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Cowboys defensive lineman David Irving lambasted the NFL’s drug policy Thursday night on Instagram Live.
Irving, who was suspended indefinitely for violating that policy, aired his grievances on a roughly 20-minute video. He appeared to smoke marijuana while streaming. He said he is leaving the league.
“Basically guys, I quit,” Irving said. “There’s a lot of (expletive) (expletive) up with the league.”
Irving described the marijuana as “this medicine right here,” arguing that the league should support him treating pain and mental illness with marijuana in place of opioids. Irving said he’d seen the addictive dangers of opioids while in treatment facilities; he prefers the natural plant to treat challenges including injuries and ADHD.
“If I’m going to be addicted to something, I’d rather it be marijuana, which is medical,” Irving continued. “I do not consider it a drug, rather than the Xanax bars or the hydro[codone] or the Seroquel and all that crazy shit that they feed you. Like I said, it ain’t about smoking weed.
“How many NBA players you see get in trouble about this? How many coaches you see get in trouble about this? How many baseball players get in trouble? UFC players getting in trouble? How many actors?”
The Kansas City Chiefs signed Irving as an undrafted free agent out of Iowa State in 2015. The Cowboys poached him from Kansas City’s practice squad that September and re-signed him to one-year deals each of the last two offseasons.
In 2017 and 2018, Irving notched eight sacks, 12 quarterback hits and 26 tackles. He deflected six passes in 2017, too, setting up game-sealing interceptions for teammates. He forced a fumble. He was effective when on the field.
But he was often unavailable, starting each of the last two seasons with four-game drug suspensions. In 2017, he violated the league’s policy on performance-enhancing drugs. The next year, his suspension came through the league’s substance-abuse policy. Last Friday, Irving received a third suspension for violating the substance-abuse policy.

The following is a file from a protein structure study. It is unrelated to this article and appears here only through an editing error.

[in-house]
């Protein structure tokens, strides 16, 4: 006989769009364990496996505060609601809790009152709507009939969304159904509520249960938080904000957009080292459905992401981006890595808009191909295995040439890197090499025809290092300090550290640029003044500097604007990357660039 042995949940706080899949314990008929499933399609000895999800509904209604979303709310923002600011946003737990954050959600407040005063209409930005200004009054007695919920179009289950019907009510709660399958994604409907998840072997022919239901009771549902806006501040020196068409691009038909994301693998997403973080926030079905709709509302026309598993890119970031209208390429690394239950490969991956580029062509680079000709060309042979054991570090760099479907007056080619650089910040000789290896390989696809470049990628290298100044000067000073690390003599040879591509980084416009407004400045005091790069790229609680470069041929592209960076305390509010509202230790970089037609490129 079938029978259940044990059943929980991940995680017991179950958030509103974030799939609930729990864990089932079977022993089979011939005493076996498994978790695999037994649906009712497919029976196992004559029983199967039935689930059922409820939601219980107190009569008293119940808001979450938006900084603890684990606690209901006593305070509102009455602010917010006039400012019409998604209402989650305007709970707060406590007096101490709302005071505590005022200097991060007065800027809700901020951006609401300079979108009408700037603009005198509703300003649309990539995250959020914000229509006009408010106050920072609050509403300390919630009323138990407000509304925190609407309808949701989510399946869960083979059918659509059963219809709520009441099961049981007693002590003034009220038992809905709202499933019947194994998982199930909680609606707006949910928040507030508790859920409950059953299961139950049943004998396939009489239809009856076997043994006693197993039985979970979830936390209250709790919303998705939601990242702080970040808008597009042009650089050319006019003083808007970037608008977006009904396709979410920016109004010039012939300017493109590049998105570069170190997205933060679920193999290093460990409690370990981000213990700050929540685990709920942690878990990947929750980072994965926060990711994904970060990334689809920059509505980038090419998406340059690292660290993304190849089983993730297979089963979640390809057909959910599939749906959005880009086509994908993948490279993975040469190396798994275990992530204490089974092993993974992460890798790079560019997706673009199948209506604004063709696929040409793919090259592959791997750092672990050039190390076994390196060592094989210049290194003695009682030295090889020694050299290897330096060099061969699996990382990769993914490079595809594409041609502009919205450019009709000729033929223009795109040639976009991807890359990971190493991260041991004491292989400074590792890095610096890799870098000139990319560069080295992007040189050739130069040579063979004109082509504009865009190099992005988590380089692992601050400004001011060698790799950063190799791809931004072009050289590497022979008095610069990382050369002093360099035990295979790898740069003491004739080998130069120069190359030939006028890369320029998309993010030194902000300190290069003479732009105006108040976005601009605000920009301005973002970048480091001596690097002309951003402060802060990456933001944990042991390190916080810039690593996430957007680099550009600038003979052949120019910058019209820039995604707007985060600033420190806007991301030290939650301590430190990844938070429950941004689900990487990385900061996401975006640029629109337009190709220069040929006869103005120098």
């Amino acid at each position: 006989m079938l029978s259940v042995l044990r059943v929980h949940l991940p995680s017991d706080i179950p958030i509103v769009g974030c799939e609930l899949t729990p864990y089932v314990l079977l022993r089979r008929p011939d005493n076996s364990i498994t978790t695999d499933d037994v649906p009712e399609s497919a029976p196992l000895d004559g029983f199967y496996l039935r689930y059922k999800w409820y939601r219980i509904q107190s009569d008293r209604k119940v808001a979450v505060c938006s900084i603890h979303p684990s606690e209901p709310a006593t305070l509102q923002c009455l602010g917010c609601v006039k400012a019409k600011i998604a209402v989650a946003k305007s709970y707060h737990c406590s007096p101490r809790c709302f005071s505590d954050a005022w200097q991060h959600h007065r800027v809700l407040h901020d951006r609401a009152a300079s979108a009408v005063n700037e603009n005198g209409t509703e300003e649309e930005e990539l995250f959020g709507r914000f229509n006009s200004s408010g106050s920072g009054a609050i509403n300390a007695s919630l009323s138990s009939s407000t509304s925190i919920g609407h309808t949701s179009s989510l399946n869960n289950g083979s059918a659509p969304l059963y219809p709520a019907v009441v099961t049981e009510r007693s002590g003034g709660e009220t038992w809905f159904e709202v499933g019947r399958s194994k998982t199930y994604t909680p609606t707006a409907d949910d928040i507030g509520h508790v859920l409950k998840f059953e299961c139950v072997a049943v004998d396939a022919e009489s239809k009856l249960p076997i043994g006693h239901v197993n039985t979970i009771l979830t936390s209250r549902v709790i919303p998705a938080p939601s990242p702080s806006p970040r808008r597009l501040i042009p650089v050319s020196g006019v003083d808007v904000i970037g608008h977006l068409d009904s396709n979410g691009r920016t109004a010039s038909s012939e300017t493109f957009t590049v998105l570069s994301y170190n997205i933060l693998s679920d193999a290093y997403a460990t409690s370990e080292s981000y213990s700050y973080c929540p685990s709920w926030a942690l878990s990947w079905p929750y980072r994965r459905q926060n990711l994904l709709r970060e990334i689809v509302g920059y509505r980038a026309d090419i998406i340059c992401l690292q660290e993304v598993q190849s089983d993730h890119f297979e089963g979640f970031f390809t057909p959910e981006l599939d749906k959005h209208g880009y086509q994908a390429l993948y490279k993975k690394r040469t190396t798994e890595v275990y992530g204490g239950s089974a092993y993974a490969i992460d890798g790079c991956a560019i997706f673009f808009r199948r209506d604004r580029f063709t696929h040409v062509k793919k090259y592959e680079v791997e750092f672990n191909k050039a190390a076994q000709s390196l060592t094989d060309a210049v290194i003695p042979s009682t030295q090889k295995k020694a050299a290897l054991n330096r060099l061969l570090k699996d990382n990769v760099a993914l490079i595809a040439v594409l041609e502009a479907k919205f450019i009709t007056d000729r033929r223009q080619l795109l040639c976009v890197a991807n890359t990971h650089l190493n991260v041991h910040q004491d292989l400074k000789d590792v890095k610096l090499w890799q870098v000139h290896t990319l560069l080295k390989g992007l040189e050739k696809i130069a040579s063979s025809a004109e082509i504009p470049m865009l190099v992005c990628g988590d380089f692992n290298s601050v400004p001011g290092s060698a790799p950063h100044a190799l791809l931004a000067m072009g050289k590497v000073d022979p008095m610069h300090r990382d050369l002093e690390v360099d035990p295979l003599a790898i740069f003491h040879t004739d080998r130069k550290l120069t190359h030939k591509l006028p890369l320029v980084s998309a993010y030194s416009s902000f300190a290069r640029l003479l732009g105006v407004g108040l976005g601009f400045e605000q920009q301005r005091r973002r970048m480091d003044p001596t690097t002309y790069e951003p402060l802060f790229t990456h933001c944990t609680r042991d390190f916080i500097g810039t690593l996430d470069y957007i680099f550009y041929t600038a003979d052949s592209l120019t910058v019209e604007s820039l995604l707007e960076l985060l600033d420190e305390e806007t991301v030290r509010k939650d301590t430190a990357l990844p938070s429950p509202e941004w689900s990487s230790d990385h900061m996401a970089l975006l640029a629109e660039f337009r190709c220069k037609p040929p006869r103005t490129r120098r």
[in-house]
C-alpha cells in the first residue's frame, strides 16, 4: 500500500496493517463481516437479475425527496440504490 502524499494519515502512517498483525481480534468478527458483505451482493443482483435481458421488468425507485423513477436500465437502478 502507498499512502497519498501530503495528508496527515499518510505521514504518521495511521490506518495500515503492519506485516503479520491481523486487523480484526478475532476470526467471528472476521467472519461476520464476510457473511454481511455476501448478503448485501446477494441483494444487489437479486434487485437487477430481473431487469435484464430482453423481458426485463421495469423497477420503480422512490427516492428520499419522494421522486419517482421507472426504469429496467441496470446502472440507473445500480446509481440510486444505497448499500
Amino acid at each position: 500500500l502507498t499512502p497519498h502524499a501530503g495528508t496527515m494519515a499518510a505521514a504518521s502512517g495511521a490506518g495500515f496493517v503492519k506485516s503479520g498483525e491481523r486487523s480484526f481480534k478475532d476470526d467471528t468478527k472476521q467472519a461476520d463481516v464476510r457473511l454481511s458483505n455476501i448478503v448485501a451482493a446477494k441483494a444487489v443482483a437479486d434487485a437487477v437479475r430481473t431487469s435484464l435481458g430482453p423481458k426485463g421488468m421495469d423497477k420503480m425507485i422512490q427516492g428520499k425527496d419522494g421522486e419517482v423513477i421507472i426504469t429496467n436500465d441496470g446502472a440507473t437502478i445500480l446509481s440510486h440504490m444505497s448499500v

Irving said the stringent policy was enough to make him quit.
“I love football, don’t get me wrong,” he explained. “However, I don’t love the NFL.”
Irving cited medical benefits of marijuana and said he’d consider playing in the NFL again if the next collective bargaining agreement (the current one is set to expire after the 2020 season) loosens marijuana policies in line with other professional leagues’. Irving wanted to serve as the Cowboys’ NFL Players Association representative on these issues in 2018 but was not selected.
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Irving was rarely at practice and meetings in 2018 even after returning from suspension. A high-ankle sprain and custody battle for his daughter Zoe, who was on his Instagram earlier Thursday night, were among issues that kept him off the field. Dallas carried Irving on its 53-man roster all season even though he played just two games, both in October.
Irving is set to become an unrestricted free agent on Wednesday when the league year turns over. He is suspended. The Cowboys have said they do not plan to re-sign him.
“[David] really was not part of our team last year,” head coach Jason Garrett said last week at the combine. “He’s a free agent as we know it.”
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Garrett did voice strong support for defensive end Randy Gregory, who also received another indefinite suspension last week for violating the league’s substance-abuse policy. Garrett said the team will support Gregory as he seeks professional help, noting that “sometimes, relapse is part of rehab.”
Irving said he’s at peace with quitting football and will find other outlets to support himself and 6-year-old Zoe. That’s the price he said he’s willing to pay to self-medicate with weed.
“Plants over pills,” Irving said. “I don’t want to be (expletive) braindead when I’m 50.”
Follow USA TODAY Sports’ Jori Epstein on Twitter @JoriEpstein.
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